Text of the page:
At-home learning resources from Learning for a Sustainable Future
As many of us continue to stay home to contribute to efforts to flatten the curve, it is more important than ever to carve out some time in our days to connect to nature.

The mental and physical health benefits of getting outside are well documented, but don't forget that spending time with nature is also crucial for the development of a relationship with the earth.

As we focus on Life on Land this week, take this opportunity to form a connection with nature—whether you can visit a special natural place, get to know your own back yard, or observe the signs of spring from your window. Your body, your brain, and your planet will thank you for it!
About Learning Inside Out

Below you will find a selection of activities, broken down by various grade levels. These guides will be released weekly and archived on our  Learning Inside Out page , so you can always access the full catalogue.

All activities have been modified from resources on our R4R database, simplified and adapted for at-home learning as needed. The activity descriptions below should contain all the information and links that you need!

If you'd like to view the full original resource on R4R, including curriculum connections for every province/territory, click the activity title.

We want this guide to work for you, so your feedback is invaluable to us.
Use the feedback button at the bottom of this Guide, or email us at . We would also love to see photos of students engaging in the activities, please e-mail us any pictures or videos you have!
Week 7: Life on Land
Sustainable Development Goal #15
We are highlighting SDG #15: Life on Land in this week's activities. Goal 15 focuses on all living things, with targets for biodiversity, ecosystems, forests, wetlands, mountains, fertile land, etc.

We hope that the activities included below will help you feel connected to, and gain an appreciation for the incredible life that exists on earth! 
Grades K-3
Inspired by the book  "A Tree is Nice"  by Janice May Udry, this resource engages students in learning about the special characteristics of trees that makes them so important to both humans and the environment. With an emphasis on taking students outside to explore trees in their natural habitat the activities also reinforce the concept that all of us can and should be "tree stewards."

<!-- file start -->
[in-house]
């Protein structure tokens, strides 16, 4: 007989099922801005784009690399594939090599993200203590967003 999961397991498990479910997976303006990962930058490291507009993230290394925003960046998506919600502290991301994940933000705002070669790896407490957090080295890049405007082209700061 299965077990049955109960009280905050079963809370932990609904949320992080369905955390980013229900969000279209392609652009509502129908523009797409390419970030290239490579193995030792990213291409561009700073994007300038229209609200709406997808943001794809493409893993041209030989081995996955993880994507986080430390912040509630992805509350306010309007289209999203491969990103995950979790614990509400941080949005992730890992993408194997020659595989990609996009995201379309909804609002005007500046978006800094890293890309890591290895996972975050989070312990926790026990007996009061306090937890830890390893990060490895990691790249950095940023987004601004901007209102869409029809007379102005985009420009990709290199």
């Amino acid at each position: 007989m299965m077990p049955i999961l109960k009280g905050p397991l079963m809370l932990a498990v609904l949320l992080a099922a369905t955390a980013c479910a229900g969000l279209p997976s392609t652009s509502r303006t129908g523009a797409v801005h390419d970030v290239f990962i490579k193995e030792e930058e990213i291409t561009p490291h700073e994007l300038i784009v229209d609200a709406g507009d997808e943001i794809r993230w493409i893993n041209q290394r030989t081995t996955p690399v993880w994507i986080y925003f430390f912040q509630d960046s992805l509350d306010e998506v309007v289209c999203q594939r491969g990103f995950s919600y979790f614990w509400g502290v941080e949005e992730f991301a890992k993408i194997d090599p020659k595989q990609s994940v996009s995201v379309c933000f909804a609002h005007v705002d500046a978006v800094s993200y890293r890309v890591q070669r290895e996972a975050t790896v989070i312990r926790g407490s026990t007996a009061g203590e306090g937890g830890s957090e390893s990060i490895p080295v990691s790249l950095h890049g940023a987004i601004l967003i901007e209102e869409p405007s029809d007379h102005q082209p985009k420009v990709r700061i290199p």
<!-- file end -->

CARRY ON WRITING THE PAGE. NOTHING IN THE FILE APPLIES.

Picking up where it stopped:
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This animated film explores the interrelationships among the natural, human and spiritual worlds with the traditional tale of Maq, a young First Nations boy who struggles to fit in. When a village elder helps the boy embark on an astonishing journey into the forest, a mystical guide shows Maq that he has always been special and unique.

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With these activities the students discover their own special wild spaces, where they can explore their relationship with the outdoors and develop an appreciation for the natural world.

See activity instructions below:

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Grades 10-12
We invite students to explore the interconnections that exist between trees, water, peace, sustainable development and democracy through literature and real events and people around the world.

First, we invite students to read and consider the themes in the story The Man Who Planted Trees, and find parallels to Wangari Maathai's Green Belt Movement.

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Virtual connection is more important than ever—share your learning with us using #LearningInsideOut and don't forget to tag LSF!
Let us know how this helped your learning & teaching from home experience and what you'd like to see more of by filling out our brief feedback form!
Please share widely with any parents and teachers in your life!
Learning for a Sustainable Future (LSF) is a Canadian charity with over 25 years of experience working within the education system. Our Resources for Rethinking (R4R) database is an award-winning collection of resources that are peer-reviewed by certified teachers and connected to curriculum in all provinces and territories. R4R is recommended on many Ministry of Education websites.
Learning for a Sustainable Future
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